Preschool, special education teachers worried about coronavirus outbreak

A number of parents with children both in preschools and in primary school decided to keep all their children home.

An Israeli woman and a child sit at a playground near a kindergarten surrounded by concrete blast walls on the first day of the school year in Nahal Oz (photo credit: AMIR COHEN)
An Israeli woman and a child sit at a playground near a kindergarten surrounded by concrete blast walls on the first day of the school year in Nahal Oz
(photo credit: AMIR COHEN)
Hundreds of preschool teachers decided to cancel classes on Friday in cities throughout Israel, in protest against a decision to leave preschools open amid the coronavirus outbreak, according to Maariv. Staff at special education schools and at-risk youth centers are worried as well.
On Thursday, Netanyahu announced that schools and universities would be shut down until at least after the Passover holiday, excluding preschools and special education and at-risk-youth centers.
Army Radio published a recording sent to teachers in Tel Aviv telling them to call in sick at 7 a.m. after Prime Minister Benjamin Netanyahu announced that preschools would remain open while schools around the country were closed due to the coronavirus outbreak.
"Dear preschool teachers, we will not agree to allow teachers to remain exposed to the danger of infection," wrote Secretary-General of the teachers' union, Yafa Ben David, on Thursday, according to Maariv. "You cannot discriminate between [preschool teachers] and other teaching staff. We call on the state to learn a different policy, that they close educational institutions completely and through this protect the health of teaching staff and children. We will declare a work dispute on the issue that will allow a strike of the preschools."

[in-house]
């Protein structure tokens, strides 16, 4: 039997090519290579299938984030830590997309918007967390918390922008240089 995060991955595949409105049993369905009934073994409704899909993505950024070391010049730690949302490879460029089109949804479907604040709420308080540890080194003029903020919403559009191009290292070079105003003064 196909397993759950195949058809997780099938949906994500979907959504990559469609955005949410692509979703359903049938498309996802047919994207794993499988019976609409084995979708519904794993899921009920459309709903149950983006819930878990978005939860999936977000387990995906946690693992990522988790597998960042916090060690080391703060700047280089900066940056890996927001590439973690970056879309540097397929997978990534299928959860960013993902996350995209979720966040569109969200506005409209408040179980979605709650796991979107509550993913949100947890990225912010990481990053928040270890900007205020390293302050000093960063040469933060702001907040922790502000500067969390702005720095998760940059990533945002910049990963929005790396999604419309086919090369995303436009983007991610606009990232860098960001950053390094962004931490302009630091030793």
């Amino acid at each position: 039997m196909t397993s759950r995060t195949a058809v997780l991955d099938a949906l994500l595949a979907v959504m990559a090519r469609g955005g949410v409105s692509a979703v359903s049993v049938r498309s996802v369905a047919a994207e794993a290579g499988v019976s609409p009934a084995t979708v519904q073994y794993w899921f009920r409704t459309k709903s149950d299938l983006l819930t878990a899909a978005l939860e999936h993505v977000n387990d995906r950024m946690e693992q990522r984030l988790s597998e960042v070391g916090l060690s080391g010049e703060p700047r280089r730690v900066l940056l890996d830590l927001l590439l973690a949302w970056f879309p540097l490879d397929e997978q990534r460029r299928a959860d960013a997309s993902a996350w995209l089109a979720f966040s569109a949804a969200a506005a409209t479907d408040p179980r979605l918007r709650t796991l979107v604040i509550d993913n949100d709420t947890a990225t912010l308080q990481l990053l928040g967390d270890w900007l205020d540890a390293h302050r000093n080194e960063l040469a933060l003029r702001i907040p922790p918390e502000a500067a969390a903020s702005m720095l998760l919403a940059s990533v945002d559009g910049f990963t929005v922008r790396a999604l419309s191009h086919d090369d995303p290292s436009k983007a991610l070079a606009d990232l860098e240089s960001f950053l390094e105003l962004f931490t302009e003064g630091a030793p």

The Education Ministry reported that 85% of preschools held classes as normal.
A number of parents with children both in preschools and in primary school decided to keep all their children home.
Educators in the special education system are worried as well about staying open. "They're leaving us behind, our students are the most at risk to be infected," said Rim Hardel, the principal of the special education school in Yarka, on 103FM radio.
"We understand the issue but it can't be at our cost," said Hardel. "Times are different, this isn't a time of war, this isn't some strike, this is a time of epidemic. We sent letters to all the relevant officials, including Education Minister Rafi Peretz and the prime minister, but we haven't received an answer."
Schools for special education and at-risk youth reported full attendance on Friday, according to Channel 12.
The psychometric test, the college acceptance test in Israel, that was set to take place in April has been delayed as well. Bagrut tests, matriculation tests in Israel, may be delayed as well.


Tags preschool